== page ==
2012 Bordeaux – The First Sip
Post by Chuck Hayward & Alex Fondren | April 7th, 2013
The real heart of en primeur week starts tomorrow (Monday) and continues on through Friday. So to avoid rushing in, trying to find our bearings at winery appointments and large tastings, it’s better to arrive a few days early and meet up with our friends in the business to gain some first impressions. And there’s no one better to meet than Jeffrey Davies, owner of Signature Selections – a negociant and wine marketing outfit based just outside the city center of Bordeaux.
Tasting with Davies is quite a treat. He always has a broad range of wines to sample, whether they’re well-priced Bordeaux appellation releases or new micro-cuvees from St. Emilion. But Jeffrey’s true value comes from his close ties to the local winemaking scene. He is quick to offer his observations on the vintage along with the latest news and gossip, making our conversations with him lively and engaging.
The early word is that the 2012 vintage is a challenging year and Davies did not dispel that notion. The difficulties that occurred during the growing season have been well documented (click here for our recent blog post about Bordeaux’s weather in 2012), but he contends that a number of wineries handled these issues quite well. Whether it was via the fortune of owning good sites or hard work in the cellar, he believes that many 2012 releases will provide plenty of pleasurable drinking over the next ten years – wines to drink while the classic vintages of the past decade (’05, ’09, ’10) take their deserved slumber in the cellar.
After tasting through the wines in Jeffrey’s garage yesterday, on what proved to be a cold April evening, it would be hard to find any fault with what he said. Having read that merlot was the star of the vintage and that many cabernet grapes were picked before they ripened fully, we expected to see wines showing green or herbal characters. Surprisingly, across the board, many of the wines we tried were medium to medium-full bodied with just the right amount of acidity to add lift to the fruit expression. Unripe qualities were hard to discern with Jeffrey’s wines.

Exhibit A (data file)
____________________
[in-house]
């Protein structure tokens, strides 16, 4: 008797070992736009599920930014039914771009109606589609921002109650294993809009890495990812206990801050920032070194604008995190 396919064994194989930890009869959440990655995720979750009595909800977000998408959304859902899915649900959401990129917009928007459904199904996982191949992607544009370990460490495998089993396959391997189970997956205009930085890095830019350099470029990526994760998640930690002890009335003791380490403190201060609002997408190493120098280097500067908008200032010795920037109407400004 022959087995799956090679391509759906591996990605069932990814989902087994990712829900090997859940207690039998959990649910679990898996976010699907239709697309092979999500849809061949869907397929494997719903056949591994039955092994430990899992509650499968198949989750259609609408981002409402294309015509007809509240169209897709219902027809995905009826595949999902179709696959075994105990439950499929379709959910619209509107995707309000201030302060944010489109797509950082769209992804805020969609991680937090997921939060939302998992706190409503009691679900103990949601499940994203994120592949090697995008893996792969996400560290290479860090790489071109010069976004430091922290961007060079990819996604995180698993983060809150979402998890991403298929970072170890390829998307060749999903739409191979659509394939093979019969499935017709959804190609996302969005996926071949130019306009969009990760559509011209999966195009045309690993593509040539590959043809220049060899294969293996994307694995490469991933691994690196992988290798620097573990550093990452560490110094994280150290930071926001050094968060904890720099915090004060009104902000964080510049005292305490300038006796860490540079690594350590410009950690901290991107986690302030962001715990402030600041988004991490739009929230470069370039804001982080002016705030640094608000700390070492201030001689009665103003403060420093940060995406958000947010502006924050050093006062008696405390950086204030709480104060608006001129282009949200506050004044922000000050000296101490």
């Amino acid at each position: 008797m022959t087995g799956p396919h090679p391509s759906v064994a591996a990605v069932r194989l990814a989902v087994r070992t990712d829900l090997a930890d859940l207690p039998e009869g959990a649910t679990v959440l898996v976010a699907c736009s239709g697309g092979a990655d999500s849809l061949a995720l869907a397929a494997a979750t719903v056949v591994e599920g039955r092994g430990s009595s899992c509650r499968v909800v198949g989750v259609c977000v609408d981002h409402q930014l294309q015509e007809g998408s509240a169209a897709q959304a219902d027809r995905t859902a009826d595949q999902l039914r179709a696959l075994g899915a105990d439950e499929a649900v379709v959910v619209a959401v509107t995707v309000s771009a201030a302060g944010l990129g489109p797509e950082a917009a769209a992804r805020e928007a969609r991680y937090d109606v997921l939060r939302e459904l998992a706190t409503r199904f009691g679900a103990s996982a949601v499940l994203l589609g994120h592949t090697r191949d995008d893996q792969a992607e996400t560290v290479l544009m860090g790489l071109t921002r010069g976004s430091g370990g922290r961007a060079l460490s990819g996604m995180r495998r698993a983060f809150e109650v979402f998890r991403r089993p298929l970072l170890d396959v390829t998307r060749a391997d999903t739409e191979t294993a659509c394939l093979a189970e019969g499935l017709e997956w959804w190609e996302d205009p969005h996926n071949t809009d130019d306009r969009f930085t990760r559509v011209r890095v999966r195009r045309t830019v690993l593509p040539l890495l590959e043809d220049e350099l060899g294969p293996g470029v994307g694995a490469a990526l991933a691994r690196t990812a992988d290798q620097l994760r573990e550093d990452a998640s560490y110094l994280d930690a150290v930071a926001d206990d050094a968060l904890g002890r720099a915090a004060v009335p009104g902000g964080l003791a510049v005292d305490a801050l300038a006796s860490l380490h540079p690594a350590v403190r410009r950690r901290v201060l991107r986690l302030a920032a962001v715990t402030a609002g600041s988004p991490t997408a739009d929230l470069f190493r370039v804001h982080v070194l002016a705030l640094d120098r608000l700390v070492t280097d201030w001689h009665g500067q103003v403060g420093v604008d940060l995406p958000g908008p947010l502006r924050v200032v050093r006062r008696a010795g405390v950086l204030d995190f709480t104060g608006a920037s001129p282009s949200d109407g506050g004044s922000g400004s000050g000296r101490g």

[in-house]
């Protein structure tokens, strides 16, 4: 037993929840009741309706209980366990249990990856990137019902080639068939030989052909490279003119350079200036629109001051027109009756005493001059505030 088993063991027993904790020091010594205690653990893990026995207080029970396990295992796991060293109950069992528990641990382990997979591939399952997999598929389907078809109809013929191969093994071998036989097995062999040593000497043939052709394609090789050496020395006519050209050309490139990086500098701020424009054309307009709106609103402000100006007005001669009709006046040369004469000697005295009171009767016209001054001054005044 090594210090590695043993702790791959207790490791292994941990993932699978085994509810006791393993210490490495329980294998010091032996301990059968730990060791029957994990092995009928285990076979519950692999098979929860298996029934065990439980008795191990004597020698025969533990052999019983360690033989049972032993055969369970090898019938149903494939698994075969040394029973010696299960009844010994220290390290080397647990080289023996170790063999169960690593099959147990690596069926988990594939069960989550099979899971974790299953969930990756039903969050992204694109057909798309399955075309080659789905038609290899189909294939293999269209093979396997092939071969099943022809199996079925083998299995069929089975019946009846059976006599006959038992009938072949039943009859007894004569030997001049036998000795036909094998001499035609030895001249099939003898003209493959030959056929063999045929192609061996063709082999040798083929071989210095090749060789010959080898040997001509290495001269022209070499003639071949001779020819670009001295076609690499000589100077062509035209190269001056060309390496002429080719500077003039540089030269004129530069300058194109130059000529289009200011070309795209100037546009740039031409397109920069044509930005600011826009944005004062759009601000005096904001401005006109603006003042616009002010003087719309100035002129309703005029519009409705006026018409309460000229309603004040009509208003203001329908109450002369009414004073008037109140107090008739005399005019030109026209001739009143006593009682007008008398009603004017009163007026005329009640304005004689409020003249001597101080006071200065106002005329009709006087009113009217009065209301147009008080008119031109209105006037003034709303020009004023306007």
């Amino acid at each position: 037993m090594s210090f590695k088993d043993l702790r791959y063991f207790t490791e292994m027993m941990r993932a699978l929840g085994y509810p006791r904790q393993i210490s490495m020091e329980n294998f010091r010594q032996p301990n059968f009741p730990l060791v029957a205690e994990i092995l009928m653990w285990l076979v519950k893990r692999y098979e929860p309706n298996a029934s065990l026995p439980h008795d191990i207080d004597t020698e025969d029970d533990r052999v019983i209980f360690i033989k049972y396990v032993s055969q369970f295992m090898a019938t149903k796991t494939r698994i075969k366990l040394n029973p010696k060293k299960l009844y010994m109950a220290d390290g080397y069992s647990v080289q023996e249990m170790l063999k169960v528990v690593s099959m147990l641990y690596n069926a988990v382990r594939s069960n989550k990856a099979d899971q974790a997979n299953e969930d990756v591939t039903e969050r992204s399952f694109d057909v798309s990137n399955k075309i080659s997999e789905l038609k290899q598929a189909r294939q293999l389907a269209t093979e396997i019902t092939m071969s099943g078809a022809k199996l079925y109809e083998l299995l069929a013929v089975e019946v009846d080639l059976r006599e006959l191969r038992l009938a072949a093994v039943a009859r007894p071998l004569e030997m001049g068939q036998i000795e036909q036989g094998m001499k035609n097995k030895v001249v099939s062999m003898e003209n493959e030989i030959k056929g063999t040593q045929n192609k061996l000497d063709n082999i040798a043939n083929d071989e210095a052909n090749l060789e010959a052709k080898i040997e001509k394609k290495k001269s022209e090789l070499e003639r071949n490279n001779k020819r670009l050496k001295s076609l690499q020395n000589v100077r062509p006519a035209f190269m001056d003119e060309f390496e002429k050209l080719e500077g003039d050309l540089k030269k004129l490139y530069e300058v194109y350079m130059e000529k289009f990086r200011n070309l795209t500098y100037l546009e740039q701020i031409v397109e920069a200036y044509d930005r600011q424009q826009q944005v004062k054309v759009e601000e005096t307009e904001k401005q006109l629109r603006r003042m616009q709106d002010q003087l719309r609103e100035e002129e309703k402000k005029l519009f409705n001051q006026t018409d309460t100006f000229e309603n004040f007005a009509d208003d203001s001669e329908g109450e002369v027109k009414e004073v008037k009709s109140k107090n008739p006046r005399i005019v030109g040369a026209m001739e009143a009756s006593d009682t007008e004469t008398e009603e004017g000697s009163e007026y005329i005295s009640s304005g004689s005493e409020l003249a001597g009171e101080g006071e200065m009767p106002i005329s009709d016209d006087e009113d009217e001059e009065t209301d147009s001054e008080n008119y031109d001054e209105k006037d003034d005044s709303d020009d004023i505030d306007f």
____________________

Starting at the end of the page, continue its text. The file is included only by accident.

As expected, there were some top wines to be found on the right bank. The 2012 Gracia was a revelation, displaying a renewed sense of elegance and freshness while the estate’s second wine, Les Angelots de Gracia, was no slouch either. Haut Brisson and Clos Saint Julien from St. Emilion were already showing an extra level of complexity that separated their wines from the pack. We’ll also be keen to retry Pomerol’s rising star, Feytit-Clinet later in the week.
But quality was not just limited to Pomerol or St. Emilion. A revival taking place at Pauillac’s Chateau Pedesclaux found favor among JJ Buckley staff, while the complex and harmonious sample from Chateau Labegorce of Margaux was one of our favorites. It’s clear that writing-off the wines from the Left Bank might be a bit premature.
If there are broader concerns to be made from this admittedly limited sampling of wines, it’s that a number did have some rather grippy tannins that left a drying sensation on the palate. The best wines of the night had more finely-grained tannins that were in harmony with their wine’s fruit presence. Most wines had well appointed acids that created a sense of freshness, especially in St. Emilion. But one could see how acid levels could add a jarring note in the wrong hands.
Of course, there are two big questions that everyone is asking. For one, is anyone coming to Bordeaux this year? Negociants we have talked with are very pleased with the number and quality of the buyers that have chosen to attend en primeur, not only from the traditional markets in America and Europe but also from emerging regions in Asia and South America. We’ll get a sense of attendance this week.
More importantly, everyone agrees that for this year’s futures campaign to be successful, the prices for the 2012s will have to come down relative to the past three vintages. A number of negociants have predicted that the wines could find a market if pricing approaches the levels of the 2008 vintage. Only time will tell if the wineries will heed that message. Here’s hoping they do, as there could truly be some very nice wines this year.